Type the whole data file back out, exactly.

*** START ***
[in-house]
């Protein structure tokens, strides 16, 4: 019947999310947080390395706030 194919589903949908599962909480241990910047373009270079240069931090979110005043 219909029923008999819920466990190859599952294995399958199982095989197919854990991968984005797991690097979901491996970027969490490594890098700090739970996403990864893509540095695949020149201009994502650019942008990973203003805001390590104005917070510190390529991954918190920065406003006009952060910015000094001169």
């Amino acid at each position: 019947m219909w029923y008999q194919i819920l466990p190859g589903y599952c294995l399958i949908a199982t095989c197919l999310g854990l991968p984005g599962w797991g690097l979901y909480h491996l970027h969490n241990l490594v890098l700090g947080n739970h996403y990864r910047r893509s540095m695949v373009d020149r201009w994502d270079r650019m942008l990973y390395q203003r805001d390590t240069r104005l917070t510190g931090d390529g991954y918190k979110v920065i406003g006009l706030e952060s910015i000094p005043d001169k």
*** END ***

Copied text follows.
[in-house]
């Protein structure tokens, strides 16, 4: 019947999310947080390395706030 194919589903949908599962909480241990910047373009270079240069931090979110005043 219909029923008999819920466990190859599952294995399958199982095989197919854990991968984005797991690097979901491996970027969490490594890098700090739970996403990864893509540095695949020149201009994502650019942008990973203003805001390590104005917070510190390529991954918190920065406003006009952060910015000094001169």
């Amino acid at each position: 019947m219909w029923y008999q194919i819920l466990p190859g589903y599952c294995l399958i949908a199982t095989c197919l999310g854990l991968p984005g599962w797991g690097l979901y909480h491996l970027h969490n241990l490594v890098l700090g947080n739970h996403y990864r910047r893509s540095m695949v373009d020149r201009w994502d270079r650019m942008l990973y390395q203003r805001d390590t240069r104005l917070t510190g931090d390529g991954y918190k979110v920065i406003g006009l706030e952060s910015i000094p005043d001169k």